Date of Award

1-2018

Degree Name

MS in Aerospace Engineering

Department

Aerospace Engineering

Advisor

Dr. David Marshall

Abstract

Over the last 20 years, Gregory G. Zilliac of the NASA AMES Research Center has been in continuous development of a fringe-imaging skin friction PC application used in oil interferometry analysis. This application, CXWIN5G, allows users to analyze propagation of oil smears across an aerodynamic surface using photogrammetry. The purpose of this thesis is to investigate the feasibility of increasing the level of automation currently found in CXWIN5G by developing a MATLAB solver capable of determining oil smear geometry with minimal user input.

There are two main automation goals of this thesis that are reflected in the core of the MATLAB solver: the determination of oil smear centerline propagation without user input and the calculation of fringe spacing without the use of fiduciary markings on the test surface. In CXWIN5G, oil smear propagation centerlines must be drawn by a user with their computer mouse. The MATLAB solver removes the necessity for this by utilizing the centroid location of each fringe as a reference for centerline propagation. The solver’s ability to calculate fringe spacing without the use of fiduciary markings is a result of its ability to accurately determine the physical dimensions captured in an image. This is done by separating the camera’s field of view into its pixel components and calculating the horizontal and vertical object length captured in each pixel.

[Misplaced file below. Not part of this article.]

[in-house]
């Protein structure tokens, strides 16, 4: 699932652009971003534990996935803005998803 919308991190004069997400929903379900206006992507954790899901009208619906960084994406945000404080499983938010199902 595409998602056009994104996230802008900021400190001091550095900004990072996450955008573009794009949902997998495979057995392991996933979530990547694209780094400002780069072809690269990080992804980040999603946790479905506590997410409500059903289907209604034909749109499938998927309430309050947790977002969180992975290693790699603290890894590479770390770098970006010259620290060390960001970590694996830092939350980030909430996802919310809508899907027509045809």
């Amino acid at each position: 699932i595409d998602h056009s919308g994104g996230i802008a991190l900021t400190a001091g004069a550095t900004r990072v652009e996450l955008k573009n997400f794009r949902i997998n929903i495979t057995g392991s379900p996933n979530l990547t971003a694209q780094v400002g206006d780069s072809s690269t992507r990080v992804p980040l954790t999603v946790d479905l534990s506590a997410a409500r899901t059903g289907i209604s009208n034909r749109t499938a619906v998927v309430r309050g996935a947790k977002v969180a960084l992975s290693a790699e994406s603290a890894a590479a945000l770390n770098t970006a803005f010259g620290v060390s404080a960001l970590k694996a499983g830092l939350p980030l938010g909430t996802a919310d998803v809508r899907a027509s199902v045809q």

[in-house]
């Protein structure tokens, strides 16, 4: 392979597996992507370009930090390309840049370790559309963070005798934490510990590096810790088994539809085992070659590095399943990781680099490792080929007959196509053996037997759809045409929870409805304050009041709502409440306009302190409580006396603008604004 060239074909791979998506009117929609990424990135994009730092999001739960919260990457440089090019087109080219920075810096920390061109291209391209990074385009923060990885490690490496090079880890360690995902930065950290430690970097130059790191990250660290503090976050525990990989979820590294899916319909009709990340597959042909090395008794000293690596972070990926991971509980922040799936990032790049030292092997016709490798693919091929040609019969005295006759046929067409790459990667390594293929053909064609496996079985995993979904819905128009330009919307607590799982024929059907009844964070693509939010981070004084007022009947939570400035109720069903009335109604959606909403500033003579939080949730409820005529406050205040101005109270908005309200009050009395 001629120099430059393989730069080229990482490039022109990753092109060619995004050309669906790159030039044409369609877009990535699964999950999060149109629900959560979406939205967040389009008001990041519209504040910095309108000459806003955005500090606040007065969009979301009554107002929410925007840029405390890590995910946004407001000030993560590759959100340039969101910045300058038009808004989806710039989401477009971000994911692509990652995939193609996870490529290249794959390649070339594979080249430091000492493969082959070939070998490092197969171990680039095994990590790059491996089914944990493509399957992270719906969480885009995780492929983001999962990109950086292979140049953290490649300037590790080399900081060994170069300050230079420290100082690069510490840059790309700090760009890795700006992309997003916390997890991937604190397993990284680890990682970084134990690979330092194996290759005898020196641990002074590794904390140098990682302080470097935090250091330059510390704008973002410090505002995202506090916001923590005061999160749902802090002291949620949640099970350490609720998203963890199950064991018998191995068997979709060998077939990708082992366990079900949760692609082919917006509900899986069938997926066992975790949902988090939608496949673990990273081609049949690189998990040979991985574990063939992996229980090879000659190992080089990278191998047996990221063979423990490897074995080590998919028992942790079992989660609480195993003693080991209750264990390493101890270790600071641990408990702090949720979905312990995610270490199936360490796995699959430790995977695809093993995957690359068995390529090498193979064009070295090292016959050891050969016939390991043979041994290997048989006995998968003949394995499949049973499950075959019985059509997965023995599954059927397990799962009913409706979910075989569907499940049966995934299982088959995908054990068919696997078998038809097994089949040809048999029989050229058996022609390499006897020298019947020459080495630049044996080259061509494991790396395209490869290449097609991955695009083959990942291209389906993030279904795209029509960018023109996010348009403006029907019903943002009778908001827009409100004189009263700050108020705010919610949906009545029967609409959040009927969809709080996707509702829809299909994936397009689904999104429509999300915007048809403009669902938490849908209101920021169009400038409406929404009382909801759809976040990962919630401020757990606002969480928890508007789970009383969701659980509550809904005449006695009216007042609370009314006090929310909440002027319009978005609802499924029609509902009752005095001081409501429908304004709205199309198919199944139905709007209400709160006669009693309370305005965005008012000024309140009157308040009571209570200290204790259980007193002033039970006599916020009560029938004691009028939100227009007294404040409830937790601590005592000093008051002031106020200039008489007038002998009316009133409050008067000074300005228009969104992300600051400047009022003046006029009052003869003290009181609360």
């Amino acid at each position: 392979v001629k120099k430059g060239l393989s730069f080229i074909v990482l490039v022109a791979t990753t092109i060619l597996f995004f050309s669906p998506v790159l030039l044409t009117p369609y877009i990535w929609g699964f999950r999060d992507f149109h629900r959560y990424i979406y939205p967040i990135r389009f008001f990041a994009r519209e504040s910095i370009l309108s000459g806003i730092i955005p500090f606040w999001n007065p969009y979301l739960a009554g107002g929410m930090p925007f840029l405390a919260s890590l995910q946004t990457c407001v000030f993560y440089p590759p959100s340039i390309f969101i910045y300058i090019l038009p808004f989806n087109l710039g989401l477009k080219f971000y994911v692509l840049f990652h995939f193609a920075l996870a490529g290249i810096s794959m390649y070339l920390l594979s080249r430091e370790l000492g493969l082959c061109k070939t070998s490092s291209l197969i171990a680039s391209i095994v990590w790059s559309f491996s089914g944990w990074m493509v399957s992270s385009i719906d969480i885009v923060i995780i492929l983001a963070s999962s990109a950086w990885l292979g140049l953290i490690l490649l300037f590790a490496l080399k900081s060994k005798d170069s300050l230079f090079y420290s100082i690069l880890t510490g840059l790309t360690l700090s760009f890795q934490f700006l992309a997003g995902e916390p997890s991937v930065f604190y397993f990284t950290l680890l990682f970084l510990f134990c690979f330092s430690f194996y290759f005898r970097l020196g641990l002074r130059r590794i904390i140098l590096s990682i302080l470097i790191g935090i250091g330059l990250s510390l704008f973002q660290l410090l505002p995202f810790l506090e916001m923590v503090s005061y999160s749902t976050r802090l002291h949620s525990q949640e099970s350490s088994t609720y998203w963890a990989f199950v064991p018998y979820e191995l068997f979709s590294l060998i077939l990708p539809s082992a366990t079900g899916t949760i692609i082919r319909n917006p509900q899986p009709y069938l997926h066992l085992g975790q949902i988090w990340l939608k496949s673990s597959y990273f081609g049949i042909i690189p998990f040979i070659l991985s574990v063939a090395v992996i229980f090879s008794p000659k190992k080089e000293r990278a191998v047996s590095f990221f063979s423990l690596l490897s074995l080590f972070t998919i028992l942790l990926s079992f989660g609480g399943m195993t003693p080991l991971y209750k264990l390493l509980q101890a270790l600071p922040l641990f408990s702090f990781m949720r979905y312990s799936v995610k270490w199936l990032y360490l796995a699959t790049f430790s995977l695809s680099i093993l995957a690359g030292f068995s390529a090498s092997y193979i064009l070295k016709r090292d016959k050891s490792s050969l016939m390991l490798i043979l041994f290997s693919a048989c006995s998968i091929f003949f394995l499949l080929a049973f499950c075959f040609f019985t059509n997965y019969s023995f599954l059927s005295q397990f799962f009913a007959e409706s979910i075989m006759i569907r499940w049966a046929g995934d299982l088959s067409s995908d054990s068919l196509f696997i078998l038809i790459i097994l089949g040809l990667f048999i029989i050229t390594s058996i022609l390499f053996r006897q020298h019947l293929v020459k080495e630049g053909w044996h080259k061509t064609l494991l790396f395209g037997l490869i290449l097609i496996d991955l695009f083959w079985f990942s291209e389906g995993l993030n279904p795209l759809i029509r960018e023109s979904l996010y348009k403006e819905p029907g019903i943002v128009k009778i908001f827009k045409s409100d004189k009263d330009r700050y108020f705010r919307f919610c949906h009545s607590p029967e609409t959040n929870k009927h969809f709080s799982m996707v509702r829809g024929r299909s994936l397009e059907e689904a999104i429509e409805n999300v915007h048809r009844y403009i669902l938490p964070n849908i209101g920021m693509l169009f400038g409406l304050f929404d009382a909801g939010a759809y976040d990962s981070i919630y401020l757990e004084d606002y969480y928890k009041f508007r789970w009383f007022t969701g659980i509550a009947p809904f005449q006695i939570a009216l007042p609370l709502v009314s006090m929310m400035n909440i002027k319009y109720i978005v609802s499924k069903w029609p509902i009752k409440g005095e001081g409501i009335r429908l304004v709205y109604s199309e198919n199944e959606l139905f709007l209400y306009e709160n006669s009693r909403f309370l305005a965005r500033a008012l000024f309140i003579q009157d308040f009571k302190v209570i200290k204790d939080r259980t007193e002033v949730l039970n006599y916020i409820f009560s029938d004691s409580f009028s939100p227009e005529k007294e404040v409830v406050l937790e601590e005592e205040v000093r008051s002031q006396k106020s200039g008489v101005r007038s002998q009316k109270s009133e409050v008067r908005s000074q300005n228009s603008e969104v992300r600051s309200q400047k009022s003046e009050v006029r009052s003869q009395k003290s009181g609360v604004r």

Validation of the MATLAB solver’s ability to define fringe propagation and fringe spacing is performed at multiple different camera positions. When the camera location is not directly overhead an oil smear the camera is in a state of skew. Camera skew is measured in degrees, and can occur in the horizontal or vertical direction. Images analyzed in this thesis feature representative hand-drawn oil smears, as well as oil smears created in the Cal Poly 3’ x 4’ low speed wind tunnel.

The MATLAB solver’s ability to create accurate centerlines is accessed by comparing pixel coordinates of the MATLAB centerlines with pixel coordinates of centerlines created on an identical image in Microsoft Paint. During experimentation, 18 images were analyzed under both horizontal (X) and vertical (Y) skew camera conditions, with skew angles ranging from zero to 13.2 degrees. Under X-skew camera conditions the average position error between MATLAB and hand drawn centerlines is 0.6 %, while average position error under Y-skew camera conditions is 1.0 %. Fringe spacing accuracy is defined by how closely fringe spacing determined by the MATLAB solver is to fringe spacing measured by hand with a 1/16th inch ruler. Spacing analysis is performed on the same photos used in centerline determination. For X-skew camera positions, the average fringe spacing error is 6.1 %, while the average spacing error in Y-skew conditions is 4.3 %. As is discussed in later sections of this text, the X-skew fringe spacing error is artificially inflated due to human error during data collection.

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